Federal Report: Waterloo fails to comply - KWWL - Eastern Iowa Breaking News, Weather, Closings

Federal Report: Waterloo fails to comply

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WATERLOO (KWWL) -

A recent Federal report claims Waterloo failed to comply with FEMA requests during a recent audit.

The audit was conducted in response to the 2016 floods and says, in failing to comply, the City of Waterloo jeopardized $1.9 million dollars in funding.

The City has since complied with all requests.

The 15-page document details the Homeland Security Office of Inspector General's audit findings. The audit report was published on April 9th, more than a year after the audit process began.

The report written by the Assistant Inspector General for Audits, reads:

"The City did not provide all requested information and explanations necessary to perform our review; therefore, we were unable to asses whether the City's policies, procedures, and business practices were adequate to account for FEMA Public Assistance grant funds properly. The City's failure to cooperate with a Federal audit put approximately $1.9 million dollars in potential FEMA grant funding at risk of being deobligated or not funded."
 

Following the release of the report Waterloo City Council members Margaret Klein, Steve Schmitt, and Bruce Jacobs called for a special council meeting to discuss what happened.

"There is no excuse for this. I accept the report from the Office of Inspector General, I do. I do believe this is a huge stumble and I can't help, but think where have we found the money?" said Klein, during Tuesday's special meeting.

Mayor Quentin Hart and Chief Financial Officer Michelle Weidner don't deny the findings.

"The City of Waterloo did a damn good job with regards to the 2016 floods. As Mayor for the city of Waterloo, and the gap in communication, I take full responsibility, but this city did a damn good job. We will make sure it doesn't happen in the future. We also needed to put measures in place to ensure this won't ever happen again," said Mayor Hart.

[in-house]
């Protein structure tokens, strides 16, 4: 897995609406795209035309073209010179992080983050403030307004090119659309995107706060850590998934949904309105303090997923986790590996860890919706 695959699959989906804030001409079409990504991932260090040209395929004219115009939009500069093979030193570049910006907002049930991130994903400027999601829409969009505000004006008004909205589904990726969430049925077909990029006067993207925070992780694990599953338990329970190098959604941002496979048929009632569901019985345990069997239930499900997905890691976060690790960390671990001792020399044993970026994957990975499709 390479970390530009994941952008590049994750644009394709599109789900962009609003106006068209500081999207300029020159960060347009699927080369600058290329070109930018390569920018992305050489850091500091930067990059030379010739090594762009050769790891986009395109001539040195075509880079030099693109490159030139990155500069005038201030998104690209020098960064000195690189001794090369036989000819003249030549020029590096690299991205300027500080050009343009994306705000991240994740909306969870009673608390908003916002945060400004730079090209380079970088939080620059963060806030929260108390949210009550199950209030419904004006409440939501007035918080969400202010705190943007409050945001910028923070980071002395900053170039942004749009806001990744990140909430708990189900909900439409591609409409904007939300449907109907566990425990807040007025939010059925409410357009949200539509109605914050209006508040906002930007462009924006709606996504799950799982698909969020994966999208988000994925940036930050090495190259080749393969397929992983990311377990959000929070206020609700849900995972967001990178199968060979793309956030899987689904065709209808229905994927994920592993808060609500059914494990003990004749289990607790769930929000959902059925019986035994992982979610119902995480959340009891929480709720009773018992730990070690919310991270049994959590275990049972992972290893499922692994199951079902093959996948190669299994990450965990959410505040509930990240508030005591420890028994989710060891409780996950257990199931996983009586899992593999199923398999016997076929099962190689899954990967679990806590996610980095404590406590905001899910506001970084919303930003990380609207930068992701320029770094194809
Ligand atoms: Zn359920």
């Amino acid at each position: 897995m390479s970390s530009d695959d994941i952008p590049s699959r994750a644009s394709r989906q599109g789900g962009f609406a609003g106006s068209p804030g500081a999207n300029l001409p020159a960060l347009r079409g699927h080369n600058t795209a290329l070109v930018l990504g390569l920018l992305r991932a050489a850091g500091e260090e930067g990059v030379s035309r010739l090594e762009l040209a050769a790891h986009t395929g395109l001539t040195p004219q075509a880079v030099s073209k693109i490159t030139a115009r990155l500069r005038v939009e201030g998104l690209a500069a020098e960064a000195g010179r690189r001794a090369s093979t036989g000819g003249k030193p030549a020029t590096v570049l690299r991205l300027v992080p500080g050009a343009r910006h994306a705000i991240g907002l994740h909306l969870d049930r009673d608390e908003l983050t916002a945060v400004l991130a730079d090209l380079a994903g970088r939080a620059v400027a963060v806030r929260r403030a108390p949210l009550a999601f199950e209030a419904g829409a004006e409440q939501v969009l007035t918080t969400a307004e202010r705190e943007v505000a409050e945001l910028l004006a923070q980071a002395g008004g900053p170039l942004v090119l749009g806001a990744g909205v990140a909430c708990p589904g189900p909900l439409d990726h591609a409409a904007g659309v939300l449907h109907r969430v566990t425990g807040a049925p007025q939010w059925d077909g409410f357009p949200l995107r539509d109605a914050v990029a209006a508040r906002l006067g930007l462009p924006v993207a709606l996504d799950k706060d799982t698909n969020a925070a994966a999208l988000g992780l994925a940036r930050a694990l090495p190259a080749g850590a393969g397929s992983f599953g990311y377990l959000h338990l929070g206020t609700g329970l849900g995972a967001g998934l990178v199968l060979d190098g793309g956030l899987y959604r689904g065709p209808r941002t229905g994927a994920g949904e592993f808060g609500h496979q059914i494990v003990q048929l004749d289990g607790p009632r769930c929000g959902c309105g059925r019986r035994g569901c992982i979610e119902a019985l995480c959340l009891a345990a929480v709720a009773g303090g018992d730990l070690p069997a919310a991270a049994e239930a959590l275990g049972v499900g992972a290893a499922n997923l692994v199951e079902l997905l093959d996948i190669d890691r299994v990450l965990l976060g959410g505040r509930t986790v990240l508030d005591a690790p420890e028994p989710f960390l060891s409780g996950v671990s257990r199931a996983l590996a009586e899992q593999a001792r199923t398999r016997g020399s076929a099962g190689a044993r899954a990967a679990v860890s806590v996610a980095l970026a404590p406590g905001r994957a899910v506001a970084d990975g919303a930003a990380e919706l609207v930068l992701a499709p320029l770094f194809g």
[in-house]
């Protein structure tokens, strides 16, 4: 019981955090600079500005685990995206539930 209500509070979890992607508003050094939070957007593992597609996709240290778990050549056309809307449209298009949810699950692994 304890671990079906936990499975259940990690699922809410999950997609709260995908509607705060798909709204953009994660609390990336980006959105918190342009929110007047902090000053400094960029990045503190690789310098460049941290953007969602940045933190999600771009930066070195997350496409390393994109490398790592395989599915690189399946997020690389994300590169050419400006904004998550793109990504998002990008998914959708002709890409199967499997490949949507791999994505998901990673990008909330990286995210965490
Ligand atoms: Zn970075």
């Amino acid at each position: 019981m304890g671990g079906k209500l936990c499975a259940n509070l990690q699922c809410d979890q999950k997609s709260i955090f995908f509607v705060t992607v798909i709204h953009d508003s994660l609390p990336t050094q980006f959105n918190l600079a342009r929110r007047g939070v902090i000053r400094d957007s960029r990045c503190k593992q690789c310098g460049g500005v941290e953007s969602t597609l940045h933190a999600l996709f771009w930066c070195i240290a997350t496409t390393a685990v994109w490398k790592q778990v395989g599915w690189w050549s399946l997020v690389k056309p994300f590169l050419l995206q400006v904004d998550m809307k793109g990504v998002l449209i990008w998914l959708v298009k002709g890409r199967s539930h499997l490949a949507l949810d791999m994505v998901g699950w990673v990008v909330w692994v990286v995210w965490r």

Mayor Hart pointed to short staffing in the finance office as a major reason for the downfall, due in part to a vote by the council in April 2016 that denied filling an open spot in the finance office.

Council member Jerome Amos recalled what he said was Weidner's pleads for help, going unanswered.

"We need to start listening to the city staff, who are professionals when they tell us they have needs and not just look at the dollars," said Amos.

Since the initial audit, the city has provided all necessary documents and made changes to ensure this doesn't happen again.

"Everything that we are eligible to receive, the city has submitted that paperwork and it has been approved by the Iowa Department of Homeland Security, that's documented. That has been approved," said Mayor Hart.

A letter from the state to the city ensures that as of March 28, 2018, the city has submitted all necessary documents and no further actions are required from the city.

Although the document lists a total of $1.9 million in FEMA funding, the mayor says the city only needs a maximum of $1.1 million to cover the costs of the 2016 floods.

The mayor says they will receive all necessary funding. 

To read the complete report on the Office of Inspector General's website.

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